Do you have tightness between your shoulder blades, and it makes the muscles in your upper back go into knots? Here is my guide on what causes the pain, and what you can do about it.
Pain in the upper back is one of the most common things I see in my clinic. Someone comes in to get a routine adjustment, and when I ask them how they are feeling, they say, "The usual." And, that's when I can rely on their upper back being tight, along with some other stuff.
I know how it feels to have pain in the upper back. This pain is usually there with some tight muscles, and stiffness in the upper back. This pain responds to stretching sometimes, but sometimes not. It can be very vexing when the tightness just does not go away. People often try to take care of this tightness and pain by punishing the muscles that are trying to support your posture. But this may be a misguided attempt to relieve the problem. Don't punish your muscles just because they're trying to do their job.
Have you experienced what they call "referred pain?" Pain starts at the lower neck often refers to the area between the shoulder blades. This is a dull, diffuse ache that is hard to pinpoint. This ache is not very well represented by the cortex of your brain, so like an itch that you can't reach, the pain is hard to point to.
Some medical researchers back in the 1950s conducted a study on some medical students who are otherwise healthy. The purpose of the study was to map out pain referral patterns. So what they did was inject a salt solution into the joints and muscles of the student's neck and low back. They mapped out the pain response by having them draw where they felt the pain. What they found was that when they injected an irritating solution into the joints of the lower neck, the pain referred to that area between the shoulder blades and down the upper arm.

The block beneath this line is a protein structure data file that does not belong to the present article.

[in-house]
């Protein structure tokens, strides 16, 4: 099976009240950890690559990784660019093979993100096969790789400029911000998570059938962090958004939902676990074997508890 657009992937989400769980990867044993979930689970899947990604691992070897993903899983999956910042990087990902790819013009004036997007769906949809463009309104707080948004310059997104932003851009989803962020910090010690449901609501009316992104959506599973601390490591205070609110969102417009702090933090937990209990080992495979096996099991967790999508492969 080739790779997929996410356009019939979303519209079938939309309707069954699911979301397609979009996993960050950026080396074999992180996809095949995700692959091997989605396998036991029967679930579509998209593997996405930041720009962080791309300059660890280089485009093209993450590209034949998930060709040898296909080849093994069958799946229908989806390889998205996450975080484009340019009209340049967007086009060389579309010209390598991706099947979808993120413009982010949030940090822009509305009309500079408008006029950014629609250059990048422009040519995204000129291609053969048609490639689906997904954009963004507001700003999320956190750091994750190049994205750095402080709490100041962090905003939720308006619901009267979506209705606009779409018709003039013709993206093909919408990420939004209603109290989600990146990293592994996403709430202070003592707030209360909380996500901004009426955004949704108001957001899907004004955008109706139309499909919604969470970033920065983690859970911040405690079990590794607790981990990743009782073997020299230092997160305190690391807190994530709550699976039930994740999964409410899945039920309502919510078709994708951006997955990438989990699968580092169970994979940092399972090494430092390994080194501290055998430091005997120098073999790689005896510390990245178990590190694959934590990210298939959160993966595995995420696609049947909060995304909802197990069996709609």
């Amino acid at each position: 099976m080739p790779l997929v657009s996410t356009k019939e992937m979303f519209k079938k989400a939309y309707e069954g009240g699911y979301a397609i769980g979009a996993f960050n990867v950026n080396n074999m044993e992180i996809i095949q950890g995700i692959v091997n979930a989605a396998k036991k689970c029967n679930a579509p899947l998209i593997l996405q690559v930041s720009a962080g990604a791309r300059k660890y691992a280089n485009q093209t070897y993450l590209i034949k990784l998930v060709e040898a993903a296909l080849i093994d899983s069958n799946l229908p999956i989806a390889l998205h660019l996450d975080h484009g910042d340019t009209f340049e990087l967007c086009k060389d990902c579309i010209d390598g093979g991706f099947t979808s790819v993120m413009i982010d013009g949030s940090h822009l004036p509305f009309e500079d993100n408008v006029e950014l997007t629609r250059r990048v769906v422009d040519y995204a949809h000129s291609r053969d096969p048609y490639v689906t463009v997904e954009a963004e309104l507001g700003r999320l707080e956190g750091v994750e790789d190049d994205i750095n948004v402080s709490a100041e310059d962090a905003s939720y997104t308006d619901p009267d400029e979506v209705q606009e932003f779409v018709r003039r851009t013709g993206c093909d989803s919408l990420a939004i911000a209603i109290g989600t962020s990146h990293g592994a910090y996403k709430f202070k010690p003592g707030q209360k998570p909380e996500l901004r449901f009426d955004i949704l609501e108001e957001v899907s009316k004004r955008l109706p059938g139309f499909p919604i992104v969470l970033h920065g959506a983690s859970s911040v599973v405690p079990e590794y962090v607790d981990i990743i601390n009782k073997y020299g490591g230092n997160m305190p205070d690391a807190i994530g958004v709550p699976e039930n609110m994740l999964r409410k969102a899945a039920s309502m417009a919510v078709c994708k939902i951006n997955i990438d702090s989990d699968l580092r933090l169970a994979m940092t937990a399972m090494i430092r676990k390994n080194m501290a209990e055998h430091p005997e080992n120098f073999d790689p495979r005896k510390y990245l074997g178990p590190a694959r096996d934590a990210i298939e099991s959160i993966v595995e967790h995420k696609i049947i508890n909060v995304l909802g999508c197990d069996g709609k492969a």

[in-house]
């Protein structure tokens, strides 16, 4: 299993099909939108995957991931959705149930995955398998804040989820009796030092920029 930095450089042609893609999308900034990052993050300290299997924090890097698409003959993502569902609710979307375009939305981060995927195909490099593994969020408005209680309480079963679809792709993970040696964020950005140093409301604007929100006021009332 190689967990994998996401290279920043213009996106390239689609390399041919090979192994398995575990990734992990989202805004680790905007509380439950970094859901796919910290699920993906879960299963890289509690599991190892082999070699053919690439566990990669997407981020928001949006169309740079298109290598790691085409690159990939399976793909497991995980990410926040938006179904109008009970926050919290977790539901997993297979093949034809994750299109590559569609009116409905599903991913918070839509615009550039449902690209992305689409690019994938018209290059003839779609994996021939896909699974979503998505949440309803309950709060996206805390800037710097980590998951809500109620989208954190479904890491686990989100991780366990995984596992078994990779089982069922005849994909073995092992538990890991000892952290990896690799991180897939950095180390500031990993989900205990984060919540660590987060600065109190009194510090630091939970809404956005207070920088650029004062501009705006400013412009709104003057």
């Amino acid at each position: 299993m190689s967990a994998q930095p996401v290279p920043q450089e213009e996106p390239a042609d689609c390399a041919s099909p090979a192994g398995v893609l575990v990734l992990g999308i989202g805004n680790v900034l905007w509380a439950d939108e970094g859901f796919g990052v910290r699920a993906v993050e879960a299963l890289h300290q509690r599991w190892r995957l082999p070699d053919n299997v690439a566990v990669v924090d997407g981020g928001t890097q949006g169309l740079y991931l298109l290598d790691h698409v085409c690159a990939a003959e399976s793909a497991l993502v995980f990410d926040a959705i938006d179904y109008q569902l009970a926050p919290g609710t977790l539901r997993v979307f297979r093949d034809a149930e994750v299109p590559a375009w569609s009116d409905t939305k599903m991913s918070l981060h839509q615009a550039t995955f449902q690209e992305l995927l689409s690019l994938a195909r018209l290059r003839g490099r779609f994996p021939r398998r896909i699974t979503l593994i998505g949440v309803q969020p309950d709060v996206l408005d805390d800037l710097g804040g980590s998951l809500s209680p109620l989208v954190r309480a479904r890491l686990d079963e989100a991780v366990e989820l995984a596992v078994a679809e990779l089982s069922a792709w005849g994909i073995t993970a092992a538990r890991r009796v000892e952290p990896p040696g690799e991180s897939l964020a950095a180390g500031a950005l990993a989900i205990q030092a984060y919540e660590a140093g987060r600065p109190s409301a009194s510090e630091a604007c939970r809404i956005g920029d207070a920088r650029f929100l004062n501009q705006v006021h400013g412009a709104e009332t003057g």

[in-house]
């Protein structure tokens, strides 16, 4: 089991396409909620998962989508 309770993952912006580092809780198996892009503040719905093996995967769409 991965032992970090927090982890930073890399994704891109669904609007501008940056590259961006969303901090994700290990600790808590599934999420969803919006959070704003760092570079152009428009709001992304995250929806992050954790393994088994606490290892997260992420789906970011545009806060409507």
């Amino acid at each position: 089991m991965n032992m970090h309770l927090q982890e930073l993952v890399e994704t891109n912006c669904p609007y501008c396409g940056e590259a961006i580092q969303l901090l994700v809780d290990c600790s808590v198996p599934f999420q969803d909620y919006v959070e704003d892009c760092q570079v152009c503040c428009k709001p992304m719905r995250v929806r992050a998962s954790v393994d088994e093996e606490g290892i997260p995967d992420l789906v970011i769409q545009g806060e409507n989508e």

I have observed the same thing in 20 years of practice. When someone comes in with a lot of pain between the shoulder blades, I can feel the joints of the upper neck, identify restrictions, press into it and the patient will have a pain response. And after adjusting the patients, they often feel a lot better in the area between the shoulder blades.
Old whiplash injuries will often leave your lower neck slightly degenerated or degraded. X-rays will show bones spurs. And along with the tightness that the bone spurs give you, you usually have chronic referred pain from the neck to the shoulder blades. This is why it's so important to rehab your neck properly after a whiplash injury.
But of course it's not always just the lower neck and the old injuries that cause tightness in the muscles of your upper back.
We have an epidemic of poor posture in today's society. The iPhone was invented in 2007, and we have developed tech neck ever since. Poor posture place is greater demands on the muscles that run up and down your neck and your upper back. These muscles across multiple joints and they are easy to appreciate when you see a picture of them.
Every inch that your head goes forward into worse posture, the more torque is placed on the muscles of your upper back trying to support your spine. It doesn't take long before all of this workload in the muscles translates to pain in the muscles. Posture produces pain.